Reprinted with permission from The Green Bay Press Gazette
Over the past year and a half I have given you nine tools of civil behavior, four cornerstones, and examples of civility. I have tried to focus on the positive outcome of civility. If everyone used the tools and practiced the cornerstone behavior, we would all be living in a civil world.
You and I know that this is not the case. Every day we encounter uncivil behavior. When you see more and more of that behavior, it is natural to hesitate about trying to maintain civil behavior in yourself. When a cornerstone of a building begins to collapse, the structure can begin to tilt. This will put pressure on the others. If they, too, weaken, down it all comes. Consequently, it is just as important for us to be able to identify uncivil behavior in order to strengthen our own civil behaviors.
Let’s begin with our courteous cornerstone and understand and recognize discourteous behavior. We are a very mobile society and all of us spend a good deal of time on the road. Courtesy acknowledges that we are sharing this space with many and must act to keep us all save and moving.
Here are some examples of discourteous behavior on our roads. Either going faster than the speed limit or slower. Bicyclists riding two, three, four across the car lane, rather than single file in the bike lane. Tailgating the driver in front of you when you feel that the car is going too slow. Honking your horn multiple times when you need to only do so once. Crossing in the middle of the street rather than doing so only at the crosswalk. Driving through a red light. Not using your signal or not using it in an appropriate time when you are going to turn. Parking your car too far into the driving lane in areas where there is no designated parking. Talking or texting on your cell phone when you are driving. At a stop sign or light not staying in your lane, but using them both.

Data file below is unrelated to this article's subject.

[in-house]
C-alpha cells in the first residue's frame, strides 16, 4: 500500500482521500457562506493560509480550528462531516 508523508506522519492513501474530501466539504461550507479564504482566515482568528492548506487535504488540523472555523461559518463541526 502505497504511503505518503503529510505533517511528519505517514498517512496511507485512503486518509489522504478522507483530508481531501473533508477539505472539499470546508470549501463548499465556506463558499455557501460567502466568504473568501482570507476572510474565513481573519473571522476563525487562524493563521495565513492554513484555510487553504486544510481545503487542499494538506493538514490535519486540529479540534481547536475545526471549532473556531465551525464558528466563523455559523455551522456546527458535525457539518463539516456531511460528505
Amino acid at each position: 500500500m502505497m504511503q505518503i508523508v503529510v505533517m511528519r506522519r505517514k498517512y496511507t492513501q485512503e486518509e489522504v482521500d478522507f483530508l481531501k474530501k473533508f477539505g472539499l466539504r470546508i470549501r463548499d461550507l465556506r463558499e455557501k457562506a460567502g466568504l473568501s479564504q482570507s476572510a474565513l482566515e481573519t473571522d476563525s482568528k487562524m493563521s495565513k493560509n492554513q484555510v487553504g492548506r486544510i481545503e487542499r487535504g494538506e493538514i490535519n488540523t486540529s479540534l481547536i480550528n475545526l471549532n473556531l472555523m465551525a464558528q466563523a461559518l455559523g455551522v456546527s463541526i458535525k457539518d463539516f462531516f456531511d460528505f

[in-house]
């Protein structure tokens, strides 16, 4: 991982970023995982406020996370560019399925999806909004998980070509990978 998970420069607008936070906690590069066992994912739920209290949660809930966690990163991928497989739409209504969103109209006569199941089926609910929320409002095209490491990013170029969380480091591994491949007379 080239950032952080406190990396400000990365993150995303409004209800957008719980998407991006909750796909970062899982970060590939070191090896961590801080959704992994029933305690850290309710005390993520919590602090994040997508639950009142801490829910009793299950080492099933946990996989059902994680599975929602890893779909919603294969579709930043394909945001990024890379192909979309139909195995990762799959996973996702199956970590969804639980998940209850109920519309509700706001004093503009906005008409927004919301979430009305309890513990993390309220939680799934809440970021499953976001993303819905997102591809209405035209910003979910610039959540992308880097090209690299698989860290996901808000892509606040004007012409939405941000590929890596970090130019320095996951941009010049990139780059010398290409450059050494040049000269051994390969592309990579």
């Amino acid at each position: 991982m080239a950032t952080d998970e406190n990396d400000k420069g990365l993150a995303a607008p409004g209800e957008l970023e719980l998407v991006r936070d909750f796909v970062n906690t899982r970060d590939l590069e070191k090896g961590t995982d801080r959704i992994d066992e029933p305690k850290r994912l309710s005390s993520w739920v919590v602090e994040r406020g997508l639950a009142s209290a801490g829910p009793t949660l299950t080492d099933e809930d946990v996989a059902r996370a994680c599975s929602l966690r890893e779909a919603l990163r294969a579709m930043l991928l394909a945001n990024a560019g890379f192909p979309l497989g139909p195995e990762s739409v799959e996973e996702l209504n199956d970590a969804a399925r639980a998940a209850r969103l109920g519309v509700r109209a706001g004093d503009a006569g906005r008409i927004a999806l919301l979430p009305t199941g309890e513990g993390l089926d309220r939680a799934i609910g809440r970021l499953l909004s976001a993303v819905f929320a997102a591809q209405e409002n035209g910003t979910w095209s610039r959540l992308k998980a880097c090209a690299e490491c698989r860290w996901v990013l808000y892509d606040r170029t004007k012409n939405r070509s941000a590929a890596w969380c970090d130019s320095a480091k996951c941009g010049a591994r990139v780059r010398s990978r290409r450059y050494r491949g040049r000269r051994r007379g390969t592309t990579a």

There are many occasions when we experience discourtesy in our communications with others. Often someone will not let the person finish their thoughts, but rather will jump in and state their own. At other times the person will begin to display behaviors that show that they are not listening. They will check their cellphones for messages, begin to write a personal note, look through their purse for something, begin a conversation with another person, close their eyes, make gestures of disapproval, anger, or disgust, get up and walk out, or make a derogatory comment.
There are lots of other spaces that we share where discourtesy occurs. Friends are walking down a sidewalk and someone comes the other way, rather than making space, the other person is backed off. You are in a waiting line and someone jumps in front of you. You share an apartment with someone and rules have been agreed. One does not follow them by always leaving a mess, not doing the dishes, using the other’s belonging without permission, keeping music up too loud, having friends over at late hours, or not paying their portion of the bills.
At school or work, you are often asked to work in teams. Often there is one team member who does not do what was agreed to or is always late. At many sporting events, some fans in front of you will stay standing, blocking your view, others will carry on a loud conversation with a friend through the entire game, seat areas can be small, but some will move into your small space or keep bumping you in the back, others will yell mean things to their opponents or the referees, and some spend more time getting out of their seat, going somewhere, and back again repeatedly.
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